As I get older, I’m more interested in old stuff, especially how our ancestors lived, the challenges they faced, and the technologies they used. As I mentioned last week, our ancestors needed to be more creative than we are today. They had to use their brains or work tirelessly to serve customers to be successful (some of this is still required today).
Today, we simply make an algorithm to grind numbers to optimize processes. Compare the toil and ingenuity required to launch and build Facebook compared to Boeing, Ford, IBM, McDonald’s or Hilton. The efforts and ingenuity required to build those companies was vastly different, from one to the next. That is interesting to me. It is much easier to build a multibillion dollar company today but it’s also much harder to stay on top. (Uber v Lyft) The harder it is to build, the more resiliency it has, but more blocking and tackling (customer service, quality assurance, etc.) is required to maintain it. (Ford v GM)
The View, from 1985
On those notes, I recently discovered a 1985 article by Amory Lovins, published in Public Utilities Fortnightly. The title: Saving Gigabucks with Negawatts. Wow! Now this is perfect! It was published right at the time Michaels Energy was launched. Let us see what was going on in 1985 and how things progressed from then.
Four years ago in this post, I explained that consumers and small business want “clean, low cost, always on, invisible, safe, varmint-friendly, avian-safe, zero-emission power.” But mostly, they want reliability and low cost. None of that other stuff matters to the rank and file if the price goes up.
Lovins, in his 1985 article, similarly writes, “people want, seek, and will eventually find the amount, type, and source of energy that will deliver each desired energy service (such as comfort, light, shaft power, and electrolysis) in the cheapest possible way consistent with reliability and convenience.” Congratulations, Amory. Nothing has changed to this day.
Lovins went on to say the market was highly imperfect, but it was starting to resemble a free market in 1985. Here are some of his points:
- Efficiency could quadruple at a cost of 2 cents per kWh delivered (1985 dollars). Amory, you were way wrong. Per EIA data, the levelized cost of efficiency delivered was 0.9 cent per kWh among seven major Midwest states: MN, IA, WI, IL, IN, OH, MI. I’m not even going to bother looking what that would be in 1985 dollars. Probably 0.5 cent.
- While we have wind today, with a negative marginal cost to deliver, Lovins says it would be cheaper to implement efficiency and simply write off capital costs for plants that burn fuel – coal, natural gas, nuclear, oil. You are correct sir.
- (Again with the exception of wind) Fuel generated electricity cannot compete with efficiency. Touché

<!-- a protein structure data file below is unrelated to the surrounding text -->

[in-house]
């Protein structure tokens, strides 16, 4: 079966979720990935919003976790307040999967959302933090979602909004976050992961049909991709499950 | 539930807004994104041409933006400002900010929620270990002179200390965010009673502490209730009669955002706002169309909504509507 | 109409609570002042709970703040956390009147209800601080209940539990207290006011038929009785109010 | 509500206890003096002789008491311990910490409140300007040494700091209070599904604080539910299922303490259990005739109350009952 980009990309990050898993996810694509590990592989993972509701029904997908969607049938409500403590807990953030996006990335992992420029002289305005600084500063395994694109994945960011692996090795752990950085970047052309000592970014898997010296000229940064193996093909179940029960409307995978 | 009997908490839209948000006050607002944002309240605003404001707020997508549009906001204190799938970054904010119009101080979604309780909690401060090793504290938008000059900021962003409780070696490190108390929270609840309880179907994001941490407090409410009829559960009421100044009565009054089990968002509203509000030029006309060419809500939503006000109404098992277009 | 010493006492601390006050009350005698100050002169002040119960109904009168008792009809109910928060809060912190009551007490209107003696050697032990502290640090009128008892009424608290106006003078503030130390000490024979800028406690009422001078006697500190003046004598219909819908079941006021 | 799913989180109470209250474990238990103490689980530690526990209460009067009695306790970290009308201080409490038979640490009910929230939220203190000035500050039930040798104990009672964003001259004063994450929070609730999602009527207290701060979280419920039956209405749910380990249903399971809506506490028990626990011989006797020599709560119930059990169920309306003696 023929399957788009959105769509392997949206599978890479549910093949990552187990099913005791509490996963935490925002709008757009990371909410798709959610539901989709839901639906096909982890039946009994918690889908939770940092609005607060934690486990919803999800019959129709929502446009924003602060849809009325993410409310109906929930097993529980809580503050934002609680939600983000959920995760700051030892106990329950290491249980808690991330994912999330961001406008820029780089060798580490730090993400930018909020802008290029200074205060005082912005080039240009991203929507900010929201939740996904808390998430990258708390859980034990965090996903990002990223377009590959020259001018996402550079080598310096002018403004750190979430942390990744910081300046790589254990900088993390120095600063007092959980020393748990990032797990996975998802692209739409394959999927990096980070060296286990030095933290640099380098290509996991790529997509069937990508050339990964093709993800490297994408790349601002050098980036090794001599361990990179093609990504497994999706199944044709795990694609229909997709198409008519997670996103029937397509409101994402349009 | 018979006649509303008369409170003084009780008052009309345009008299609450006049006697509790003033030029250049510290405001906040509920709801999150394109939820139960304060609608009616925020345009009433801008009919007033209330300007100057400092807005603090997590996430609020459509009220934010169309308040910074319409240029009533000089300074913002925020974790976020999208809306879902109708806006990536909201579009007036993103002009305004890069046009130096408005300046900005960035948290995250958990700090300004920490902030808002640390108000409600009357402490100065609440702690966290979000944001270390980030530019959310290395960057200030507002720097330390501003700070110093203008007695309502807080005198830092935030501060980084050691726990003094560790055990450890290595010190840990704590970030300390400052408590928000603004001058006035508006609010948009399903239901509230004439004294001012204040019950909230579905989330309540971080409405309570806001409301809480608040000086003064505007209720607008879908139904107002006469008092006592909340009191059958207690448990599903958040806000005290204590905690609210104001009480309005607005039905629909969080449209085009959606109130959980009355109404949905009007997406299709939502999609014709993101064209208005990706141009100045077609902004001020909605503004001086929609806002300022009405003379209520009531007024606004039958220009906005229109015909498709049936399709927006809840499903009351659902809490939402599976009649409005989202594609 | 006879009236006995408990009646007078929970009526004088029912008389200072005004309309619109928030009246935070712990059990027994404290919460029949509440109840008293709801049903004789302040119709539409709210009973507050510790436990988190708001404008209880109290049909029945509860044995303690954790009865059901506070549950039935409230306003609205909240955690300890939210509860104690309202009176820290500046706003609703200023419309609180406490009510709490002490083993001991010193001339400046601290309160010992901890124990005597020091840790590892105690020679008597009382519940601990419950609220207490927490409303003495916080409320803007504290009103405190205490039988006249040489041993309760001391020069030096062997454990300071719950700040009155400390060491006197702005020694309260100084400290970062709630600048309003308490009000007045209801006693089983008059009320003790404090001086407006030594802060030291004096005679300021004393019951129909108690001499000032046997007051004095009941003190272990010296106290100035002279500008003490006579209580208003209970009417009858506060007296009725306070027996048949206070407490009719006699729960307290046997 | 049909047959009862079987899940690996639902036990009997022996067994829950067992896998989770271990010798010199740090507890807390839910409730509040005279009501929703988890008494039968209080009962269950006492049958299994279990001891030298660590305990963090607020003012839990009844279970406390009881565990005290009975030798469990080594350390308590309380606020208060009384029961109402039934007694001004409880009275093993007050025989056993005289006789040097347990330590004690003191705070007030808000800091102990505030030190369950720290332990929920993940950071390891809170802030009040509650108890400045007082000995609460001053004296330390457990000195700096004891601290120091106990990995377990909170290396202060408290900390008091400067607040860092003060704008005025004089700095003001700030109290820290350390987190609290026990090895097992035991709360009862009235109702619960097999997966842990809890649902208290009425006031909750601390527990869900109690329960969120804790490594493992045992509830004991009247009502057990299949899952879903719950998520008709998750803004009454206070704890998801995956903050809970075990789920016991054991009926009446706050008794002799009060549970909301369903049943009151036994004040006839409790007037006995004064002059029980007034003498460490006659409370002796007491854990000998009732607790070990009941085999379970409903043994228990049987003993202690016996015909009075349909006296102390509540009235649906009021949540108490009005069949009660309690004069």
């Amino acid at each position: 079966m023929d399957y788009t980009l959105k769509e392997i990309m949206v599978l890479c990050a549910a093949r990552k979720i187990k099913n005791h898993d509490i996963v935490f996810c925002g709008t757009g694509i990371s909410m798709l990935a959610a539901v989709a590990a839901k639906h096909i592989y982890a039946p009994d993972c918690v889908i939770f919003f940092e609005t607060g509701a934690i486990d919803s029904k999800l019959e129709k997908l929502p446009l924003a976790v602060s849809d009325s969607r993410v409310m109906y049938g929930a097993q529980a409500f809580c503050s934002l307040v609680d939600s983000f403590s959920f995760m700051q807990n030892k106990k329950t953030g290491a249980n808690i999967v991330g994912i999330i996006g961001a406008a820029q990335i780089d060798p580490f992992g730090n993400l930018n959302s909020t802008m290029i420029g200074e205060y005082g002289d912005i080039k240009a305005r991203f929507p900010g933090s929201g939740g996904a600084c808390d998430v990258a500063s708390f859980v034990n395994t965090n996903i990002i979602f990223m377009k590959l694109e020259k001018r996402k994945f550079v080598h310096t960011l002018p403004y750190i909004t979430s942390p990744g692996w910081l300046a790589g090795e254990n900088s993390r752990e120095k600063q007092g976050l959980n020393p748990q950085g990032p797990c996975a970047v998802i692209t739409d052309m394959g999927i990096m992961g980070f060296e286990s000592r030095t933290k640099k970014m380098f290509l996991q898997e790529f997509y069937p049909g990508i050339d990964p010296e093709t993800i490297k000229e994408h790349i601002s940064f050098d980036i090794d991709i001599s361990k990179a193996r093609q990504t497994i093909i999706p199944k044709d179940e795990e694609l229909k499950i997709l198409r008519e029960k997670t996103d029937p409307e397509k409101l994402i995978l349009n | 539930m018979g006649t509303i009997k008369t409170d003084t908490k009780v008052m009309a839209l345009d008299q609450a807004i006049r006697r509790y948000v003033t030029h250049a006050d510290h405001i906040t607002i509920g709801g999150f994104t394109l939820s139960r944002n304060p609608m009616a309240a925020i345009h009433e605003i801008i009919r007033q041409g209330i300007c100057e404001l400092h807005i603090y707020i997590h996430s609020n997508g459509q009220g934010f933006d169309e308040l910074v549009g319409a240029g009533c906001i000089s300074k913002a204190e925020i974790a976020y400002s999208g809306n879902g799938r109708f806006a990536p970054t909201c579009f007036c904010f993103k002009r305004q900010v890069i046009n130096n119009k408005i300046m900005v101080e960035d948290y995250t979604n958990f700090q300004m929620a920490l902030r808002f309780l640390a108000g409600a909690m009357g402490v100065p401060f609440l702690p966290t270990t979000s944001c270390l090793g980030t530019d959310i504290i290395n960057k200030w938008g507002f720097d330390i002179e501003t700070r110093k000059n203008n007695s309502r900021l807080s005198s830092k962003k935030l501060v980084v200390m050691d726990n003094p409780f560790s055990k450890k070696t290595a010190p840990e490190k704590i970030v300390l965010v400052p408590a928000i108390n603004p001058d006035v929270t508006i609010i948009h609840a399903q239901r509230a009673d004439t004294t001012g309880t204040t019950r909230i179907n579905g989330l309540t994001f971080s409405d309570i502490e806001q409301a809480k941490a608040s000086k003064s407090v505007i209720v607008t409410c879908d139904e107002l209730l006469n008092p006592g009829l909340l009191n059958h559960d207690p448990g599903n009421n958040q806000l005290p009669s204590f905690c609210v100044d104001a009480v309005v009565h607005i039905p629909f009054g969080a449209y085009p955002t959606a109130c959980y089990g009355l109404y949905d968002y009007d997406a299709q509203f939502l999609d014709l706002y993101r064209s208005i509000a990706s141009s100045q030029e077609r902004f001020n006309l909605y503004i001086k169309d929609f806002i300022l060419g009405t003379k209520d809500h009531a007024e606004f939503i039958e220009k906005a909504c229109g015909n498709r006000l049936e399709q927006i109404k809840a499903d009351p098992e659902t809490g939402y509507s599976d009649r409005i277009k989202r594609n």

- He writes, “[the] industry is continuing to liquidate itself to build hundreds of plants it cannot afford, will not need, and will not be able to pay for.” See the chart below. One cannot argue Lovins was wrong. That is for sure. Generation was vastly overbuilt with coal plants being shut down willy nilly in recent years. And for that, you cannot blame renewable sources since they are not dispatchable resources. In fact, they require dispatchable parallel resources in the form of natural gas plants, as shown. How backward is that?!
- His last point, “how long it will actually take the customers to discover least-cost options[?] [It] depends on customers’ access to information, capital, and freedom of choice. It is a variable to be influenced according to policy goals. Utility experience now shows that implementation of efficiency is or can be made faster and more reliable than building plants.”
About that Access to Information…
His last bullet is an emphatic, spot on, bullseye, sixty yard field goal right down the middle. It is easy to spin efficiency as a hidden tax with wealth transfer among customers. It is also easy to explain the utility model is a massive wealth transfer business on the supply side too, to anyone who will stop for a moment and think just a little.
It is hard to explain that the large energy user paying hundreds of thousands of dollars to acquire resources for other customers 100 miles away, to avoid transmission, distribution, and power plants hundreds of miles away, that are paid for by you, big customer, cost less for you, big customer.
That is a complex statement to read and follow. Let me use a graphic in attempt to clarify:
0.9¢ efficiency < 9.0¢ supply
Ask the controller. 0.9 cents or 9.0 cents? You can pay for the cheapest resource for other customers or you can pay 10x for other customers.
Hey regulators: let’s provide the same markup on the cost of energy saved versus the cost energy supplied! I think I read this before.
Thank you, Soothsayer Lovins. You nailed it.